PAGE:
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Sample 6

Extract from Part II of Shakespeare: a Hidden Life Sung in a Hidden Song

The humour and wit continue, though these are not immediately obvious to a modern reader. Shakespeare picks up the concluding thought of the preceding sonnet, and turns it into his favourite fall-back theme of poetic immortality, all while apparently depicting himself as old and decrepit.

     Shakespeare had surely lived a stressful life since his marriage at age eighteen. There was a family to support, while he struggled to carve out a career in a precarious profession, away from home in plague-ridden times. No doubt this stress would have left its marks, even on a man only in his late twenties. And, set against the fresh-faced, beardless young earl, these signs of life's experience must have appeared twice as evident. However, none of this quite explains the extremity of the image evoked, and we are left wondering at the latter.

     The answer lies in the poet's sense of humour and the language of his time. In Shakespeare's speech, the “hours” of line 3 sounded exactly like “whores” (each probably rhyming approximately with “grower” or the “o'er” of line 2).1 The word “blood”, in context, was a synonym of “semen” (see commentary at Sonnet 11). With this background, lines 2 and 3 take on a very different connotation! The joke is revisited in line 8, with its secondary image of a commandeering, or sparseness, of ejaculate.

     In the same vein, lines 4 & 5 might be rendered: When his youthful vigour has toiled away into that dark steeping place of old hags.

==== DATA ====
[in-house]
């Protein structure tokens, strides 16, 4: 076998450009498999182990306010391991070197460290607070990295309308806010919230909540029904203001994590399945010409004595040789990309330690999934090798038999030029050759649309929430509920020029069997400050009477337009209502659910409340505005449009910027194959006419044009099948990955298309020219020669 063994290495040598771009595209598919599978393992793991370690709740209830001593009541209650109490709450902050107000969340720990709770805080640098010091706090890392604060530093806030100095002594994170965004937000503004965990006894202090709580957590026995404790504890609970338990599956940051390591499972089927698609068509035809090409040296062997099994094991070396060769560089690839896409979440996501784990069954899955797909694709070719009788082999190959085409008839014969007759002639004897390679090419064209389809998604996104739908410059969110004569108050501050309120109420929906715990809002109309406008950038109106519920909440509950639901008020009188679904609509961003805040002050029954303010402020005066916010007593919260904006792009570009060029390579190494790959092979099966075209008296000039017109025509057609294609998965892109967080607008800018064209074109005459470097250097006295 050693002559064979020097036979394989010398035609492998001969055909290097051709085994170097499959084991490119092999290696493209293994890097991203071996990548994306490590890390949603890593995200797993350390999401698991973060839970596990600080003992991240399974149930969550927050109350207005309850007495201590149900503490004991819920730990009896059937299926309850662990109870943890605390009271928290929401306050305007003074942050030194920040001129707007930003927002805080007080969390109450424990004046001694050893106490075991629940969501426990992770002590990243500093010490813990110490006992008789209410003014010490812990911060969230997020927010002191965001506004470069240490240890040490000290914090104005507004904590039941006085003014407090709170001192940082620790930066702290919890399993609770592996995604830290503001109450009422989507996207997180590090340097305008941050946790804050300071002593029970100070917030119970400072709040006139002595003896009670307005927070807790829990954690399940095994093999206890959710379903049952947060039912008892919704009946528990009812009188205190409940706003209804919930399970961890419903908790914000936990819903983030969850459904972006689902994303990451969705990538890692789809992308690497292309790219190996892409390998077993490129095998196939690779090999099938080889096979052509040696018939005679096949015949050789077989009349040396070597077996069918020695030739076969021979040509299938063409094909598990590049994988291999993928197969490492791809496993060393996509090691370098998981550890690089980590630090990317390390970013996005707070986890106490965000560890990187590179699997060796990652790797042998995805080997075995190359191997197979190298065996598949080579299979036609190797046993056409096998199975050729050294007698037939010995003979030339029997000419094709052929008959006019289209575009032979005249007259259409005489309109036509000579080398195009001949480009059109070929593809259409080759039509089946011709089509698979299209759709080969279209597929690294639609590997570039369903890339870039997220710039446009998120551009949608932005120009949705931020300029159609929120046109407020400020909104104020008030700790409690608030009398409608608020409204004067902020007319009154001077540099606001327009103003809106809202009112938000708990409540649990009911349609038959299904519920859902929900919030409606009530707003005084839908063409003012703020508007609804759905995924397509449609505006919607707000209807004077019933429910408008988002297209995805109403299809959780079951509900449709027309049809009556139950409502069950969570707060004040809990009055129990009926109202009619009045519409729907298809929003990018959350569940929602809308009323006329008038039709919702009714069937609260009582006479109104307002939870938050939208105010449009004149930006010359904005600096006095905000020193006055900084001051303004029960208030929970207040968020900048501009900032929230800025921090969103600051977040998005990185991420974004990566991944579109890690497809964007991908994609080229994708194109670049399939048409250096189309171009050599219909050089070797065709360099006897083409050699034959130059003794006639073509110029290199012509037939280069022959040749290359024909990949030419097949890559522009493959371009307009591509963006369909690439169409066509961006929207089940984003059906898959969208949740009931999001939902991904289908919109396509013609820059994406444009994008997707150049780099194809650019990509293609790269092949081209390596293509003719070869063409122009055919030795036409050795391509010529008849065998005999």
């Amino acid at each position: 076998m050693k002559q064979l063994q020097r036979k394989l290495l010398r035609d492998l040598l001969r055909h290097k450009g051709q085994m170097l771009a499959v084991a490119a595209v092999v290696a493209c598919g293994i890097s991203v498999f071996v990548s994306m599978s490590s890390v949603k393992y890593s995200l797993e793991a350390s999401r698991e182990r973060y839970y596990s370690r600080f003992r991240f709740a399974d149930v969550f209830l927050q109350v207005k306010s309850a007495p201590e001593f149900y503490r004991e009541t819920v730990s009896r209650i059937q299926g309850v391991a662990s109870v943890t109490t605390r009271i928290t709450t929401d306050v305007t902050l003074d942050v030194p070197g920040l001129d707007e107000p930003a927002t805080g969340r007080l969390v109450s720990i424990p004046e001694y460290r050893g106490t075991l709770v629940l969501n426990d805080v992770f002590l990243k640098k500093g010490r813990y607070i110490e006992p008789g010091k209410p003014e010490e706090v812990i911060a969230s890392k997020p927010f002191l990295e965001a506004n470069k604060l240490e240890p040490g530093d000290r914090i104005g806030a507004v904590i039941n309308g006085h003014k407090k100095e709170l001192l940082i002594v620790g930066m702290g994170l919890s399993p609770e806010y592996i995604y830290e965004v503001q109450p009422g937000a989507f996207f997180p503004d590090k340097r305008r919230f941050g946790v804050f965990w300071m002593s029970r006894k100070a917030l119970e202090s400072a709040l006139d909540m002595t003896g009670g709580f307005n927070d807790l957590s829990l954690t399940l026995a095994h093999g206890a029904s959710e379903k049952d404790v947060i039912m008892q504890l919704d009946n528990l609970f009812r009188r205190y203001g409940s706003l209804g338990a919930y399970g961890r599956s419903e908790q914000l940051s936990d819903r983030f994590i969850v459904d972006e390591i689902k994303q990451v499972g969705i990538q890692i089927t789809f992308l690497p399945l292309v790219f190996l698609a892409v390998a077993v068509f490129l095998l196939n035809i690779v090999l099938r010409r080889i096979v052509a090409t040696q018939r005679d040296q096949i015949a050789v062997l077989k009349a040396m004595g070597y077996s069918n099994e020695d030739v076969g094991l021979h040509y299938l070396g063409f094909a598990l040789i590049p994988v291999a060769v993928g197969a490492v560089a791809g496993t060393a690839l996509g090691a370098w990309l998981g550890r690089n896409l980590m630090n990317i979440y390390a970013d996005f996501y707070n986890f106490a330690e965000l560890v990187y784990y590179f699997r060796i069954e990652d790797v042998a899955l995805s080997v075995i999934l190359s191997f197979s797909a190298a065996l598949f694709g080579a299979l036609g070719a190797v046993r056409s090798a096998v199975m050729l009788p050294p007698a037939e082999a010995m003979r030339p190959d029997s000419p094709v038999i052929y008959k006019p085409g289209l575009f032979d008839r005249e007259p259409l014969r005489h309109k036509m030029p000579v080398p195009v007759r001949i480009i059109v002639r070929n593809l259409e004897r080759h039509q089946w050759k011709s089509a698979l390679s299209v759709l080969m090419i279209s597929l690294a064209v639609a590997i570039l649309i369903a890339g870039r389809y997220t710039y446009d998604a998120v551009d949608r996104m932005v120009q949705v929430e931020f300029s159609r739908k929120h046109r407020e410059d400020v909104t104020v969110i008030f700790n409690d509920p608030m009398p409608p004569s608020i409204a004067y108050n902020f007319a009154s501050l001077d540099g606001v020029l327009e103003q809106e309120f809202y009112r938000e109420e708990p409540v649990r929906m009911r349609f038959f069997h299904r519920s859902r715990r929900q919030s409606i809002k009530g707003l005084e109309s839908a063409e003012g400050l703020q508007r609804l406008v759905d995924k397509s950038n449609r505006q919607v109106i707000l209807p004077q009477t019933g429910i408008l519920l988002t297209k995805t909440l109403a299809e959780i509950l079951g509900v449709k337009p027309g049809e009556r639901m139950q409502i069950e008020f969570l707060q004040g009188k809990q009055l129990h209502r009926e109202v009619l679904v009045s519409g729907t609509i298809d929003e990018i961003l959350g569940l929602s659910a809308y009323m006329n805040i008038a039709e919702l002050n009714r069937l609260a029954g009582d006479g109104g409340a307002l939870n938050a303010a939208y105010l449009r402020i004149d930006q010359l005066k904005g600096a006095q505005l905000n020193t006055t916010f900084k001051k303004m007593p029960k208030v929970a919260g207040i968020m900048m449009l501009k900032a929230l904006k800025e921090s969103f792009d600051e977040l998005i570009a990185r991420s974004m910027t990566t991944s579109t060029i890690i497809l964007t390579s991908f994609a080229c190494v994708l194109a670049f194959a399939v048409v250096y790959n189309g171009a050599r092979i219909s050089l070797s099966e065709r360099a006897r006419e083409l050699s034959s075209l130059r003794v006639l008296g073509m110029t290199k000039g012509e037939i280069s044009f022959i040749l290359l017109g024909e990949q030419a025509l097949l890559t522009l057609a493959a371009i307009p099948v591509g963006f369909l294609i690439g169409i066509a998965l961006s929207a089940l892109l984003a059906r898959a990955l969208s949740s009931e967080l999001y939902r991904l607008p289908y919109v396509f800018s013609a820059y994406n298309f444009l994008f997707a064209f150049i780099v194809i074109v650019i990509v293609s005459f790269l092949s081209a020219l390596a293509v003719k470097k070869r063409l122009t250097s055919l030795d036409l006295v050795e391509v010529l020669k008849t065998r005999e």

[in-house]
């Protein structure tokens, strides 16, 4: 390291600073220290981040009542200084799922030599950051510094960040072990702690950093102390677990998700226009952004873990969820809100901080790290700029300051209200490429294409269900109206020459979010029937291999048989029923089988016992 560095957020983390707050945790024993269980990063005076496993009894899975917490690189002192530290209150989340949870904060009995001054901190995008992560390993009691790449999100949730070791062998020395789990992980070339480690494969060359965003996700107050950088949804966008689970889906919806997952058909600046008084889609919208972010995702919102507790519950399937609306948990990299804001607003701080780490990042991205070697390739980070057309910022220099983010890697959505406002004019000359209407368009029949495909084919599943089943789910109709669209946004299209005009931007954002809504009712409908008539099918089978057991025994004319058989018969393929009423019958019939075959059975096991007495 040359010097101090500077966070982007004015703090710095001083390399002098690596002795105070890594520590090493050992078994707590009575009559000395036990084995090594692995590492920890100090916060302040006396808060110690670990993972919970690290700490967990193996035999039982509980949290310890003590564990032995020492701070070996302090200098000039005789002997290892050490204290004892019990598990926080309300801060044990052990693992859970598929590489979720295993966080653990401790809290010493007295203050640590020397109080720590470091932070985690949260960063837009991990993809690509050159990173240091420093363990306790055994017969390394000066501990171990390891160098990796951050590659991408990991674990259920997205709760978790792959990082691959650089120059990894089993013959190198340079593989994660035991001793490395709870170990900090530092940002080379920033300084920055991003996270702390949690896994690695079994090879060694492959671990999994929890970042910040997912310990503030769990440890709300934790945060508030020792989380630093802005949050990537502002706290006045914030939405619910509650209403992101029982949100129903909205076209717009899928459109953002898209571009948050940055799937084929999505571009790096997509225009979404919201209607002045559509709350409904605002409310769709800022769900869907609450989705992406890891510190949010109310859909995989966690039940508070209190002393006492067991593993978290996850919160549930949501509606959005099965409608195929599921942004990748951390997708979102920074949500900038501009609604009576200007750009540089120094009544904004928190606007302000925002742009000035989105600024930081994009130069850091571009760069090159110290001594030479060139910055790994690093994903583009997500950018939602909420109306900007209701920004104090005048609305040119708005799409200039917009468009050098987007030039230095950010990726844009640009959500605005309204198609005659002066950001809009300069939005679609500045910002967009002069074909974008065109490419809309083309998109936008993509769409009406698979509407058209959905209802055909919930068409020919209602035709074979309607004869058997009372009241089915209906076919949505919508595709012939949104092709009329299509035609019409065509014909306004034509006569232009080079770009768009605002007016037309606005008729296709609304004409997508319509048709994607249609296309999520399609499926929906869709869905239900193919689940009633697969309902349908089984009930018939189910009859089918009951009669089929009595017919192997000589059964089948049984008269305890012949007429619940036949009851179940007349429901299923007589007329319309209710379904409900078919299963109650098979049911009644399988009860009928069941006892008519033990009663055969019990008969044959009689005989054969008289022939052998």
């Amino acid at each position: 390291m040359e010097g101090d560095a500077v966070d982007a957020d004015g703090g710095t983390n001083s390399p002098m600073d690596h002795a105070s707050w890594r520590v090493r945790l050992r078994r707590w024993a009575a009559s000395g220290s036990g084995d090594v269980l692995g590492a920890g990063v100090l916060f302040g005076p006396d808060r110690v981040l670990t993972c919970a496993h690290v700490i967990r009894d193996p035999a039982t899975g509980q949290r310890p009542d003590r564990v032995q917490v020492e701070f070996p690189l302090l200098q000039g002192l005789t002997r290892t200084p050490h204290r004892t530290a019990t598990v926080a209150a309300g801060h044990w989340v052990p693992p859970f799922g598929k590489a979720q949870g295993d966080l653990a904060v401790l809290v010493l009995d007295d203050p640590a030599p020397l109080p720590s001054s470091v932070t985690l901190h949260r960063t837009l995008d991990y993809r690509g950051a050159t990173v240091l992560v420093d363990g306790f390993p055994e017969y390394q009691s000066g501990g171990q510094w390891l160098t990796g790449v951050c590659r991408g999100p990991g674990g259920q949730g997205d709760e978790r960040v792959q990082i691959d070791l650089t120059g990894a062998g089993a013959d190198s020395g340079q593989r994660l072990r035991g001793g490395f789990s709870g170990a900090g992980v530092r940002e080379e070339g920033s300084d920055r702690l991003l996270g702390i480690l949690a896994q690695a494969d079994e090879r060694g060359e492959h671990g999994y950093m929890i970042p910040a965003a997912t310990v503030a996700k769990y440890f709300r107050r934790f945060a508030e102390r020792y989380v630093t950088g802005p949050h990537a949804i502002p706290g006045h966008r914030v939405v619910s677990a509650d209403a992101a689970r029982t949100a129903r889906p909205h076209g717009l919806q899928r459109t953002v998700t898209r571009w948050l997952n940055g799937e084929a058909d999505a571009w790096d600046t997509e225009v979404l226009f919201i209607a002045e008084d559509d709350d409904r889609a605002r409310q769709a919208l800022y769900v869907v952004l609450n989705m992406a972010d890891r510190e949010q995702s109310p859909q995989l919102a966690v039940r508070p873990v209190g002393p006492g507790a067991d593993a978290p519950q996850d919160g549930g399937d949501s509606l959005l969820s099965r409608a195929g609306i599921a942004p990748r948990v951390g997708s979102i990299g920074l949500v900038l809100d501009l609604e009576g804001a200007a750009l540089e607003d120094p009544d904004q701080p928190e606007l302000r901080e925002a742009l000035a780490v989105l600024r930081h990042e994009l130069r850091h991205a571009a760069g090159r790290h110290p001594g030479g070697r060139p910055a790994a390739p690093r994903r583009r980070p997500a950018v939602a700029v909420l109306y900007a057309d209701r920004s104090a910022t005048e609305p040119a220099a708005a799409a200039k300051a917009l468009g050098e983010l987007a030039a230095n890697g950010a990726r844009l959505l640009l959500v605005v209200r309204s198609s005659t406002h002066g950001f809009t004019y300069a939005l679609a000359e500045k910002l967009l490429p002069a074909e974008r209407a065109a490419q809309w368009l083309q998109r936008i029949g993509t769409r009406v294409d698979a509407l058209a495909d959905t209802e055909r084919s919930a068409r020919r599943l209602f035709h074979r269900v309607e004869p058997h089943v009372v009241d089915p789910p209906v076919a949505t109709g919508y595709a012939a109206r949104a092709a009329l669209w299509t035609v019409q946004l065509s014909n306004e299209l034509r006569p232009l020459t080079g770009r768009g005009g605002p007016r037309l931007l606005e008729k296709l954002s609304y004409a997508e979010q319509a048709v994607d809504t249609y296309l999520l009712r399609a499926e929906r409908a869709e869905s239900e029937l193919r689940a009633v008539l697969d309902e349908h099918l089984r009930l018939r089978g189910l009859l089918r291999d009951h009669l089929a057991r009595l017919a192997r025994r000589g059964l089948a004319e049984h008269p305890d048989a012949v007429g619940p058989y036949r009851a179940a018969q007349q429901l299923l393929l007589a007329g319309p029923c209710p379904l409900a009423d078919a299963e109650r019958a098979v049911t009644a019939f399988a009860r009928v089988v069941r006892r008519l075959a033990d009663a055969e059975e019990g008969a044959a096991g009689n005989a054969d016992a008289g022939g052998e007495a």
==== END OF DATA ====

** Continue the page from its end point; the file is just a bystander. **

Against my love shall be, as I am now,

With Time’s injurious hand crushed and o’erworn;

When hours have drained his blood and filled his brow

With lines and wrinkles; when his youthful morn

Hath travailed on to age’s steepy night,

And all those beauties whereof now he’s king

Are vanishing or vanished out of sight,

Stealing away the treasure of his spring:

For such a time do I now fortify

Against confounding age’s cruel knife,

That he shall never cut from memory

My sweet love’s beauty, though my lover’s life:

His beauty shall in these black lines be seen,

And they shall live, and he in them still green.


Against that time my love is as am I,

Whose hours of grind have racked and who's sore-worn,

When tart experience has sucked him dry

And made him wrinkle; when his youthful morn

Has toiled unto the dark depths of the old,

And all those beauties of which now he’s king

Are vanishing or not there to behold,

All stealing off the lush spurts of his spring:

Against such time do I now make insurance

And fortify against Time’s scathing knife,

So he’ll not cut from memory’s endurance

My sweet love’s beauty, though he takes his life.

His beauty shall in these black lines be seen

And they shall live, and in them he’ll stay green.

1 See Shakespeare's Pronunciation (p 59). This homonymic pun is also used in As You Like It (II, vii, 26-8) and The Comedy of Errors (IV, ii, 59-60).